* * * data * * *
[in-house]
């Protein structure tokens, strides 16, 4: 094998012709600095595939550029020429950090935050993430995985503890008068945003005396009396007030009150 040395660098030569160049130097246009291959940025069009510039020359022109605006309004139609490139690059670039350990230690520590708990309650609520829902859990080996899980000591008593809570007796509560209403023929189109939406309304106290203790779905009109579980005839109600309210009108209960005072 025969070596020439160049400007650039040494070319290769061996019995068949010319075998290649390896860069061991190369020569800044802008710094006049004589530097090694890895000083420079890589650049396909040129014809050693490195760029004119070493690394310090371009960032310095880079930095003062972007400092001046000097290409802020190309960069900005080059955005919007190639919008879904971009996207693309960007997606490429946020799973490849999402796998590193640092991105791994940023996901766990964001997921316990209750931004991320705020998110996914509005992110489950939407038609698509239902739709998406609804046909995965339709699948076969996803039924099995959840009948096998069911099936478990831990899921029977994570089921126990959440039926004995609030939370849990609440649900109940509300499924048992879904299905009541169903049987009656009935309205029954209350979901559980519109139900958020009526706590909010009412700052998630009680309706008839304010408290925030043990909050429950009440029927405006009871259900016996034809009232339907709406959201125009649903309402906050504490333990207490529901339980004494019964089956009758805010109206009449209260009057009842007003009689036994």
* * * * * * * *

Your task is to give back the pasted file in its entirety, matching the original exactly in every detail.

[in-house]
């Protein structure tokens, strides 16, 4: 094998012709600095595939550029020429950090935050993430995985503890008068945003005396009396007030009150 040395660098030569160049130097246009291959940025069009510039020359022109605006309004139609490139690059670039350990230690520590708990309650609520829902859990080996899980000591008593809570007796509560209403023929189109939406309304106290203790779905009109579980005839109600309210009108209960005072 025969070596020439160049400007650039040494070319290769061996019995068949010319075998290649390896860069061991190369020569800044802008710094006049004589530097090694890895000083420079890589650049396909040129014809050693490195760029004119070493690394310090371009960032310095880079930095003062972007400092001046000097290409802020190309960069900005080059955005919007190639919008879904971009996207693309960007997606490429946020799973490849999402796998590193640092991105791994940023996901766990964001997921316990209750931004991320705020998110996914509005992110489950939407038609698509239902739709998406609804046909995965339709699948076969996803039924099995959840009948096998069911099936478990831990899921029977994570089921126990959440039926004995609030939370849990609440649900109940509300499924048992879904299905009541169903049987009656009935309205029954209350979901559980519109139900958020009526706590909010009412700052998630009680309706008839304010408290925030043990909050429950009440029927405006009871259900016996034809009232339907709406959201125009649903309402906050504490333990207490529901339980004494019964089956009758805010109206009449209260009057009842007003009689036994």